• The bureaucratic, though capitalistic, spirit of our governments tends towards a state socialism which, in fact, is only state capitalism, but which is dazzling and misleading for those who are easily deceived by external similarities and catch words. The German, or more accurately the Prussian, state socialism whose ideal is a military, landlord and police state, hates democracy above everything else. ... It is to them something inherently political. But all politics is diametrically opposed to what is socialist. So by this trick logic we arrive at the conclusion which has gained footing here and there, even in social democratic circles, that democracy as savoring of politics has nothing in common with socialism, but on the contrary is opposed to it. ... But the truth is that democracy is not a thing that is specifically political, and we must never forget that we are not merely a socialist party, but a social democratic party because we have perceived that socialism and democracy are inseparable.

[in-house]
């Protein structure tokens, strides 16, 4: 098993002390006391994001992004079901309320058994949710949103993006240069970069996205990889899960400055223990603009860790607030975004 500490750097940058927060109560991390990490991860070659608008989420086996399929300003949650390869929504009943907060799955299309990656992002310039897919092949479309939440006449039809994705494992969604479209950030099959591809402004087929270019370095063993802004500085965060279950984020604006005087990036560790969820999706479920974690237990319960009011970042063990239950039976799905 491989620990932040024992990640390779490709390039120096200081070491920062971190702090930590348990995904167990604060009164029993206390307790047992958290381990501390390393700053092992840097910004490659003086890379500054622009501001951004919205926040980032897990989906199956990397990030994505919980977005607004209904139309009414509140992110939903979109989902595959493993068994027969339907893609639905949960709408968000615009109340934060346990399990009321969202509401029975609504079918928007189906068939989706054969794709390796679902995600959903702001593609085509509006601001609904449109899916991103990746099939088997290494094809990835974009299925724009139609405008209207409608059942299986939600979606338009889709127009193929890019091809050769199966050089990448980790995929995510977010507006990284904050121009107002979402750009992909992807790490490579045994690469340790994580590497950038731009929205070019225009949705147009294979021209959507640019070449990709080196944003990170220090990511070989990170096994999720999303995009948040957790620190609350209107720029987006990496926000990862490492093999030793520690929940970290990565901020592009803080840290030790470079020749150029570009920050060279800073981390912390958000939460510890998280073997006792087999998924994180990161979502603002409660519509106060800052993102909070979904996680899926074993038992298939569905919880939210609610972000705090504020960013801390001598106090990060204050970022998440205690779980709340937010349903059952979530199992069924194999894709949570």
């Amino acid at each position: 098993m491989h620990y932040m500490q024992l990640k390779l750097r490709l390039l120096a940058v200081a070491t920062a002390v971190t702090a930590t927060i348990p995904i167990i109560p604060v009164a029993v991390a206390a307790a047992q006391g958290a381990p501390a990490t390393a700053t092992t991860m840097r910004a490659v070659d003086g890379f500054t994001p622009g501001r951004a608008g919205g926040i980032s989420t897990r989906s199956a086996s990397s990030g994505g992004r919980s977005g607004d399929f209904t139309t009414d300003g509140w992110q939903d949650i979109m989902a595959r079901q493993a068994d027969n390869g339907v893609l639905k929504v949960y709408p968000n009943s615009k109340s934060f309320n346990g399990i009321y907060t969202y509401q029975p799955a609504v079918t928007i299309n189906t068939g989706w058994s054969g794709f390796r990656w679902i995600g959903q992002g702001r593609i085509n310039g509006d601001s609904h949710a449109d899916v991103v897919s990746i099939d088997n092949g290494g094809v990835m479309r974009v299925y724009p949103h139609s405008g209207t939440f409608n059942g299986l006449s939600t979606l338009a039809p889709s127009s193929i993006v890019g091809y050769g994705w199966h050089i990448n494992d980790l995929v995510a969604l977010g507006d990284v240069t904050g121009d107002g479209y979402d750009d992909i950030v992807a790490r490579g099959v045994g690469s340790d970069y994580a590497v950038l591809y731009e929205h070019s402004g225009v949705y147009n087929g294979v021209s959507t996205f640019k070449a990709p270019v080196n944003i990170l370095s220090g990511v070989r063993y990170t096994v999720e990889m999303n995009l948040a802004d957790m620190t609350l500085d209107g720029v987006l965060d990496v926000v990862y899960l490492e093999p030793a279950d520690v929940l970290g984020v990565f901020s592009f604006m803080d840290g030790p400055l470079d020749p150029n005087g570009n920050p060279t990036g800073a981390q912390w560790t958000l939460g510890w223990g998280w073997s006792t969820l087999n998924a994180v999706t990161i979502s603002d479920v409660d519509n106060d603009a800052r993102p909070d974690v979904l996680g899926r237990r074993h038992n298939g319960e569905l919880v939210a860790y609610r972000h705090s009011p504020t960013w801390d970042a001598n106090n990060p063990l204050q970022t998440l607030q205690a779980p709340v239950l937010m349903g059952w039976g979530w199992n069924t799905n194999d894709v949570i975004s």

• As Prince Bismarck, in the ’60s, wanted to move the “Acheron” of socialism, ... it was of course not love for socialism or knowledge of socialism that led Prince Bismarck to do this. He understood nothing about socialism at that time, and never did understand anything about it down to his death; in fact, he never had any conception of the moving forces of political and social life at all. There probably never lived at any time in any country a “statesman” who was less scientific, who had less knowledge, and who relied so purely on experience and a sort of half-gambler, half-peddler cunning, as Bismarck. Those offers to socialists place in the clearest light the untruthfulness of Prince Bismarck’s claim that he always regarded the social democracy as incompatible with the existence of the state. Bismarck wanted to use socialism for the purpose of breaking up and dissolving the bourgeois liberal opposition, especially the Progressive party. This, in itself, is the most conclusive proof that he had no conception of the real nature of socialism. Of course the fate of the boy magician was repeated. The elemental force which was conjured up grew over the head of the dabbler, and he did not get the best of socialism; socialism got the best of him.